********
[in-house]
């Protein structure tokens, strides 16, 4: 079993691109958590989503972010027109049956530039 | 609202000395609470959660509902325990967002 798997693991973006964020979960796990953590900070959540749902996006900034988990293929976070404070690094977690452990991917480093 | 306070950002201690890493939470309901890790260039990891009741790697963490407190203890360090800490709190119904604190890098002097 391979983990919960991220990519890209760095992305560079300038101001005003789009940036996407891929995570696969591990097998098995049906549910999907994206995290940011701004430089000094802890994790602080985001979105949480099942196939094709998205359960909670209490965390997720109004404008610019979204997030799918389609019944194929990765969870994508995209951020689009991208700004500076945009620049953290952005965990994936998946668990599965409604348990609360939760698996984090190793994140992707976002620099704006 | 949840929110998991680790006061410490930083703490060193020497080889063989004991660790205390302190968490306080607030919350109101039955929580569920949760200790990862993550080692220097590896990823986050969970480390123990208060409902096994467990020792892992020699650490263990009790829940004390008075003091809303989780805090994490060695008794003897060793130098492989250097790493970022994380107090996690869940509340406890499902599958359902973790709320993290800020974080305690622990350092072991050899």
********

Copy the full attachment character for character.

[in-house]
């Protein structure tokens, strides 16, 4: 079993691109958590989503972010027109049956530039 | 609202000395609470959660509902325990967002 798997693991973006964020979960796990953590900070959540749902996006900034988990293929976070404070690094977690452990991917480093 | 306070950002201690890493939470309901890790260039990891009741790697963490407190203890360090800490709190119904604190890098002097 391979983990919960991220990519890209760095992305560079300038101001005003789009940036996407891929995570696969591990097998098995049906549910999907994206995290940011701004430089000094802890994790602080985001979105949480099942196939094709998205359960909670209490965390997720109004404008610019979204997030799918389609019944194929990765969870994508995209951020689009991208700004500076945009620049953290952005965990994936998946668990599965409604348990609360939760698996984090190793994140992707976002620099704006 | 949840929110998991680790006061410490930083703490060193020497080889063989004991660790205390302190968490306080607030919350109101039955929580569920949760200790990862993550080692220097590896990823986050969970480390123990208060409902096994467990020792892992020699650490263990009790829940004390008075003091809303989780805090994490060695008794003897060793130098492989250097790493970022994380107090996690869940509340406890499902599958359902973790709320993290800020974080305690622990350092072991050899």